With the help of these community partners, your company’s comprehensive diversity and inclusion plan will be complete. With your unique combined perspectives, you can be more competitive and create stronger connections within your markets.

 

When you click links marked with the “‡” symbol, you will leave UMB’s website and go to websites that are not controlled by or affiliated with UMB. We have provided these links for your convenience. However, we do not endorse or guarantee any products or services you may view on other sites. Other websites may not follow the same privacy policies and security procedures that UMB does, so please review their policies and procedures carefully.


UMB Financial Corporation (Nasdaq: UMBF) is a diversified financial holding company headquartered in Kansas City, Mo., offering complete banking services, payment solutions, asset servicing and institutional investment management to customers. UMB operates banking and wealth management centers throughout Missouri, Illinois, Colorado, Kansas, Oklahoma, Nebraska, Arizona and Texas, as well as two national specialty-lending businesses. Subsidiaries of the holding company include companies that offer services to mutual funds and alternative-investment entities and registered investment advisors that offer equity and fixed income strategies to institutions and individual investors.



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What is diversity and inclusion?

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The words “diversity” and “inclusion” are used a lot in the business world. But how many of us understand the scope of what those two words mean? There is still a widely-accepted assumption that the diversity discussion is limited to minorities and women. But it’s so much more than that. Diversity covers race, ethnicity, religion, gender, sexual orientation, geographical location and even generational differences.

The word inclusion is equally important because it takes the idea of diversity from awareness to action. Once you are aware of the vast diversity in the workforce, the next step is to include as many of those diverse perspectives as possible into your organization.

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So where do you start? Diversity and inclusion has to be more than paying lip service to the idea. Your company needs a plan.

Four areas to focus on:

  1. Executive Leadership Support

    Of course your executive leadership should approve of and enable your diversity and inclusion ideas and efforts. And while it’s great to have that endorsement, it’s only the first step. Implementing a successful diversity and inclusion program in your organization starts from the top down. Diversity should be on the agenda of every leadership meeting, just like the status update on the company financials.

  2. Measurement

    Use measurement tools – like a scorecard – to benchmark and then measure how your company is doing in specific areas. The only way to understand if and how you’re improving is to keep track of simple metrics. That way you can understand where the company began and what to do to improve. UMB is currently implementing these scorecards across our company.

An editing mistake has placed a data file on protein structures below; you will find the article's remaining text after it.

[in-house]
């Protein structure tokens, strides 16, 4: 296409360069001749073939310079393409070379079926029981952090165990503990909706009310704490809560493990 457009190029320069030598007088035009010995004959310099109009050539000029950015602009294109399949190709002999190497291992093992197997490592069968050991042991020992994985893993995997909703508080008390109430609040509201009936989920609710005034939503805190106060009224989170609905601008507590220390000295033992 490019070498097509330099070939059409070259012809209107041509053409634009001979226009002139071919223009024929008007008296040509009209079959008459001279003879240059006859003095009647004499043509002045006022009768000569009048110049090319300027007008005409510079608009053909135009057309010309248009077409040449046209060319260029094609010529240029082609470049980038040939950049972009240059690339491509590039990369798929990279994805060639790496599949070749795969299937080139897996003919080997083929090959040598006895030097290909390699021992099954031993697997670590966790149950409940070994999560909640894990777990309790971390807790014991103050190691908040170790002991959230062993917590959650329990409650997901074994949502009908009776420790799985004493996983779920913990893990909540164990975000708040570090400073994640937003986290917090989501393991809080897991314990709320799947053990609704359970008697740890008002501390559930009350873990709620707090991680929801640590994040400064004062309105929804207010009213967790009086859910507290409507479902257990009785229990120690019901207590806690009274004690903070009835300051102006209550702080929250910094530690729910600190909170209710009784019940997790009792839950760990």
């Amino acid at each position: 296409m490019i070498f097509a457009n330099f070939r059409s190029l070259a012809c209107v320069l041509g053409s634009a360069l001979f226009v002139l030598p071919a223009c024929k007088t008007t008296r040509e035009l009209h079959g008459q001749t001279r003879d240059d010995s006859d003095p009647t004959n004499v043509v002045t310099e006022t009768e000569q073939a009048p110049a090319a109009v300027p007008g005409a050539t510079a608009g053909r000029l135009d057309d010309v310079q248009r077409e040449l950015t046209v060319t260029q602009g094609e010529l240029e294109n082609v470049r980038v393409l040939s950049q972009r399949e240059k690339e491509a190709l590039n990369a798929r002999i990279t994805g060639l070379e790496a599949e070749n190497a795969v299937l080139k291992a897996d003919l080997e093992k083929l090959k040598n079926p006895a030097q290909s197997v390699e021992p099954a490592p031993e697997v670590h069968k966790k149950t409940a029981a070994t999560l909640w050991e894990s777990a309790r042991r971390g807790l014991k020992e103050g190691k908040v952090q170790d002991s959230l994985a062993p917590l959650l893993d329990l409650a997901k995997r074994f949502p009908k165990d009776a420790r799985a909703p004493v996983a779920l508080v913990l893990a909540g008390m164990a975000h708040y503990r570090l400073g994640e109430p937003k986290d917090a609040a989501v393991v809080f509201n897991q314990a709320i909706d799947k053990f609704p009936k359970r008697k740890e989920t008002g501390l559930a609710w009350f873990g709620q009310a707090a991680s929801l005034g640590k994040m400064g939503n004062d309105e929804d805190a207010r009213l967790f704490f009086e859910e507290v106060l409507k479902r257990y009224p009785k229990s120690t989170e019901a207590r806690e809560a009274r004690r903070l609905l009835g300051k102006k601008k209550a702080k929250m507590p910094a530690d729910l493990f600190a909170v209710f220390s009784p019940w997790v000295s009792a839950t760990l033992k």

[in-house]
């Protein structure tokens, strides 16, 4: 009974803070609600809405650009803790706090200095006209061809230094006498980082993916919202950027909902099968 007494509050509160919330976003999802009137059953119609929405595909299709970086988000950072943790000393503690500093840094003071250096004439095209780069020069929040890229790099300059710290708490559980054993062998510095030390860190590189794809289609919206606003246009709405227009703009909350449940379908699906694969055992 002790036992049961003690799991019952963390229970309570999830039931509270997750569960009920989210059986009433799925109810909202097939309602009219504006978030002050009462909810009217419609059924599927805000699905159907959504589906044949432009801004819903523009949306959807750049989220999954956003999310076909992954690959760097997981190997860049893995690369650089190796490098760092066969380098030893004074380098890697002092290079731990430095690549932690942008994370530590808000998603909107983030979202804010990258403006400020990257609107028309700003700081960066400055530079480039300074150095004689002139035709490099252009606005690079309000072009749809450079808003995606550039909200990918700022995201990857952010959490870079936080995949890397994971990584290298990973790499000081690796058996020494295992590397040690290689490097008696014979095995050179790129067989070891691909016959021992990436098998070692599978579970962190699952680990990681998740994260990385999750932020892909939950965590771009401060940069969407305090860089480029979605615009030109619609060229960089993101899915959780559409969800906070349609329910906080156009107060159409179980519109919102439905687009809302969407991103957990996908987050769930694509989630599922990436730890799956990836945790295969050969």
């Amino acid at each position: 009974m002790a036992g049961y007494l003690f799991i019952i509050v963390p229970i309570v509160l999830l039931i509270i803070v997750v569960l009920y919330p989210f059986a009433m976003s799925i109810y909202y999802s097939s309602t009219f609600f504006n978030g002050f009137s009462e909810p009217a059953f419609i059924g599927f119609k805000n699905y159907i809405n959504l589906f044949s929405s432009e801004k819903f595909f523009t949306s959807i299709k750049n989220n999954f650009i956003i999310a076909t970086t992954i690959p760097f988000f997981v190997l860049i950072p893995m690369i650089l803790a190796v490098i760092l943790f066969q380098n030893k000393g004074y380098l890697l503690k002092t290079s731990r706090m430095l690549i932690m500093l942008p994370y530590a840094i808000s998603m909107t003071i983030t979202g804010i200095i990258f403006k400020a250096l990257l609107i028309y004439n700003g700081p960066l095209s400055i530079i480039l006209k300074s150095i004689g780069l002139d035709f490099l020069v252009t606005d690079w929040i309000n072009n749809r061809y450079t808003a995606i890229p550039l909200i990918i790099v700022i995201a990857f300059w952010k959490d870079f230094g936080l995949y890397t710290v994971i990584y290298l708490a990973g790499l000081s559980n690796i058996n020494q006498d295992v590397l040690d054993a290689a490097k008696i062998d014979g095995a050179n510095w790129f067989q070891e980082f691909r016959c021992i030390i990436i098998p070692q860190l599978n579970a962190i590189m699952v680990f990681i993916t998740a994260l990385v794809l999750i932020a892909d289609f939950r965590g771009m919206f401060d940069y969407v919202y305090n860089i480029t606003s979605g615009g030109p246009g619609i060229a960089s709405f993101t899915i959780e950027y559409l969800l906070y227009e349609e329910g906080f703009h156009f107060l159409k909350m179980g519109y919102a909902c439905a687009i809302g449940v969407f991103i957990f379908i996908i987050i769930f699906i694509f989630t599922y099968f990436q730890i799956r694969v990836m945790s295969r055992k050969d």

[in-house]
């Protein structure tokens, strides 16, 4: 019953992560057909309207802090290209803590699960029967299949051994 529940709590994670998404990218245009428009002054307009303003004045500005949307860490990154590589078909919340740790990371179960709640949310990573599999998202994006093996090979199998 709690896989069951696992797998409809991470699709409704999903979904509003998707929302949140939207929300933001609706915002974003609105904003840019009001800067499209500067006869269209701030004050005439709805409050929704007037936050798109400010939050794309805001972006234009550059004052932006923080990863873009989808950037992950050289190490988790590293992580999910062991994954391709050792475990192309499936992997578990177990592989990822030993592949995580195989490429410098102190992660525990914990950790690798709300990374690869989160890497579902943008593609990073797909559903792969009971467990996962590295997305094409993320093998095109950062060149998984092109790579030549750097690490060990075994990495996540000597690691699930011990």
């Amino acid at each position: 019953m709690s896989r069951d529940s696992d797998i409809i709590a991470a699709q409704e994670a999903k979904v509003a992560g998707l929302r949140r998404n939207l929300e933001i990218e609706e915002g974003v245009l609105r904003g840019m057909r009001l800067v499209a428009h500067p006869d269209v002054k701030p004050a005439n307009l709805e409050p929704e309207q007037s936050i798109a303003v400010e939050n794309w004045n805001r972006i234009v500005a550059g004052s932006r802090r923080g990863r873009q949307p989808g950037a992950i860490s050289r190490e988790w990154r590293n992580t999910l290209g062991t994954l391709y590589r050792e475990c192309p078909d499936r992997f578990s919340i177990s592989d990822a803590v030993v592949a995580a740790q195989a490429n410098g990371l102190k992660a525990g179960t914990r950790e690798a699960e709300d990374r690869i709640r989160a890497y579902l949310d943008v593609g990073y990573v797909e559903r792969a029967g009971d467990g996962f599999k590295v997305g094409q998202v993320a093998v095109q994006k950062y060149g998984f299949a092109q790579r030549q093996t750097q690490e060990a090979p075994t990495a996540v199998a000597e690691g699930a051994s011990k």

3. Required Training

    Required diversity and inclusion training for every associate in the company is also important. Do not assume that associates at a certain level of leadership don’t need this training.

  4. Collaborative Partners

    Consider working with local collaborative partners in your area. At UMB we work with organizations across our footprint to help us advance our diversity efforts in the areas of talent acquisition, associate engagement and business opportunities. For example, in Kansas City, we work with many organizations, including Urban League of Greater Kansas City, Hispanic Chamber of Greater Kansas City and a new organization called Concord Cultural Center.

Fully integrating diversity and inclusion in your company involves applying these ideas to every part of the organization and including everyone in the conversation. The diverse perspectives will likely make your company stronger. When you have multiple points of view, you can provide your customers with a well-rounded approach to the business.

 

When you click links marked with the “‡” symbol, you will leave UMB’s website and go to websites that are not controlled by or affiliated with UMB. We have provided these links for your convenience. However, we do not endorse or guarantee any products or services you may view on other sites. Other websites may not follow the same privacy policies and security procedures that UMB does, so please review their policies and procedures carefully.


UMB Financial Corporation (Nasdaq: UMBF) is a diversified financial holding company headquartered in Kansas City, Mo., offering complete banking services, payment solutions, asset servicing and institutional investment management to customers. UMB operates banking and wealth management centers throughout Missouri, Illinois, Colorado, Kansas, Oklahoma, Nebraska, Arizona and Texas, as well as two national specialty-lending businesses. Subsidiaries of the holding company include companies that offer services to mutual funds and alternative-investment entities and registered investment advisors that offer equity and fixed income strategies to institutions and individual investors.